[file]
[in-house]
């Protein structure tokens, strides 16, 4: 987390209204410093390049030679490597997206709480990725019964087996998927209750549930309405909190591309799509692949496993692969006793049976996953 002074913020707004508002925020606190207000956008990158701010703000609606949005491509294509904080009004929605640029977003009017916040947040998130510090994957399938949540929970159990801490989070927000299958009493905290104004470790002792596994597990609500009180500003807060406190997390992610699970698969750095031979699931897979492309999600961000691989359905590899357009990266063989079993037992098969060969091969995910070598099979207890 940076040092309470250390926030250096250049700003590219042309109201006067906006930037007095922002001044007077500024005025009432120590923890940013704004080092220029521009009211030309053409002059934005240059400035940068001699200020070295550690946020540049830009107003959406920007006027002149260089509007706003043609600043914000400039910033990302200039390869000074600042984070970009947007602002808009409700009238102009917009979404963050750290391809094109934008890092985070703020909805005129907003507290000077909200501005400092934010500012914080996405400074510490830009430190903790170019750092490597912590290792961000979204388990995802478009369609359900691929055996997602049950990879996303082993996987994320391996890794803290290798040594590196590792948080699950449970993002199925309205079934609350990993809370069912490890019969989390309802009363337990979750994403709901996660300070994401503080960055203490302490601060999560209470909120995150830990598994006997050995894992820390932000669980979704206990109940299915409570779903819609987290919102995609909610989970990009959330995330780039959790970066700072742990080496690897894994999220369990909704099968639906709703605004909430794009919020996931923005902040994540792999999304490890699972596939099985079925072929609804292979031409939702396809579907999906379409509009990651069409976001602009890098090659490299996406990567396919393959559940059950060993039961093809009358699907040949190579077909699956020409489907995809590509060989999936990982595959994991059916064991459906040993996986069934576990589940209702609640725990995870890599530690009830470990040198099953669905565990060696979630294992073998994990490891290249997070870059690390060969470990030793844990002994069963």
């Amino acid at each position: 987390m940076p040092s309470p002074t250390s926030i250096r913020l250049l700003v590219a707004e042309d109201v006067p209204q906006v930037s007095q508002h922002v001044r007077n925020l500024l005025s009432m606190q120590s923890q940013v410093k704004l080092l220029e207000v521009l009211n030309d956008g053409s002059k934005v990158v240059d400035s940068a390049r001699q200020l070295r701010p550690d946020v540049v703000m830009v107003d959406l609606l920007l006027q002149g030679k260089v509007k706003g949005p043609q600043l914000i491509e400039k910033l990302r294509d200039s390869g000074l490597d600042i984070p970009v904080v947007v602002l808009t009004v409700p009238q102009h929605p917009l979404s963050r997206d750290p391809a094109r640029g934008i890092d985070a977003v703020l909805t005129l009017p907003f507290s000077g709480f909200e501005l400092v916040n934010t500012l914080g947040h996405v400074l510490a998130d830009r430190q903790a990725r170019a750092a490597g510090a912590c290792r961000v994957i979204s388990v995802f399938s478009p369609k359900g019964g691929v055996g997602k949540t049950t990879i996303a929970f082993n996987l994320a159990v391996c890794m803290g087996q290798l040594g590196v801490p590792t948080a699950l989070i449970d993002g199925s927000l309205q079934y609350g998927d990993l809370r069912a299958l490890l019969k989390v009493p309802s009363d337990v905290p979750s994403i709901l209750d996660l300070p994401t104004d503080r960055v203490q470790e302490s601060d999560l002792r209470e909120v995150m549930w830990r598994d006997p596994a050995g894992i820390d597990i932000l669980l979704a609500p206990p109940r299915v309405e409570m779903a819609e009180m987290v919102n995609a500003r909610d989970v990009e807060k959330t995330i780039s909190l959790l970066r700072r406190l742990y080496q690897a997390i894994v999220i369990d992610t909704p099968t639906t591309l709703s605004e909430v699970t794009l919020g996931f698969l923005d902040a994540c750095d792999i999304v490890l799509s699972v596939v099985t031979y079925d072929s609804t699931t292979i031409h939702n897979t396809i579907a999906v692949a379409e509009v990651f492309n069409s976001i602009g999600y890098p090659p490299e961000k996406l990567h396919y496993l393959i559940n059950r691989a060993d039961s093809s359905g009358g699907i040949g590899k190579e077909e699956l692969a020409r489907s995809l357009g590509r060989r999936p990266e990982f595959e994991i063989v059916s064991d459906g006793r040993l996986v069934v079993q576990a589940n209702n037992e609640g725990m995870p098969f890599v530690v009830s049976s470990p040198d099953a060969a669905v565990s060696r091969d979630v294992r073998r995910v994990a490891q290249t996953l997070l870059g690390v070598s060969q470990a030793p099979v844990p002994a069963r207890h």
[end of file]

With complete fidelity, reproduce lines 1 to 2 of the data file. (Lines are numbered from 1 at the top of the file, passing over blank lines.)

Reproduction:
[in-house]
């Protein structure tokens, strides 16, 4: 987390209204410093390049030679490597997206709480990725019964087996998927209750549930309405909190591309799509692949496993692969006793049976996953 002074913020707004508002925020606190207000956008990158701010703000609606949005491509294509904080009004929605640029977003009017916040947040998130510090994957399938949540929970159990801490989070927000299958009493905290104004470790002792596994597990609500009180500003807060406190997390992610699970698969750095031979699931897979492309999600961000691989359905590899357009990266063989079993037992098969060969091969995910070598099979207890 940076040092309470250390926030250096250049700003590219042309109201006067906006930037007095922002001044007077500024005025009432120590923890940013704004080092220029521009009211030309053409002059934005240059400035940068001699200020070295550690946020540049830009107003959406920007006027002149260089509007706003043609600043914000400039910033990302200039390869000074600042984070970009947007602002808009409700009238102009917009979404963050750290391809094109934008890092985070703020909805005129907003507290000077909200501005400092934010500012914080996405400074510490830009430190903790170019750092490597912590290792961000979204388990995802478009369609359900691929055996997602049950990879996303082993996987994320391996890794803290290798040594590196590792948080699950449970993002199925309205079934609350990993809370069912490890019969989390309802009363337990979750994403709901996660300070994401503080960055203490302490601060999560209470909120995150830990598994006997050995894992820390932000669980979704206990109940299915409570779903819609987290919102995609909610989970990009959330995330780039959790970066700072742990080496690897894994999220369990909704099968639906709703605004909430794009919020996931923005902040994540792999999304490890699972596939099985079925072929609804292979031409939702396809579907999906379409509009990651069409976001602009890098090659490299996406990567396919393959559940059950060993039961093809009358699907040949190579077909699956020409489907995809590509060989999936990982595959994991059916064991459906040993996986069934576990589940209702609640725990995870890599530690009830470990040198099953669905565990060696979630294992073998994990490891290249997070870059690390060969470990030793844990002994069963």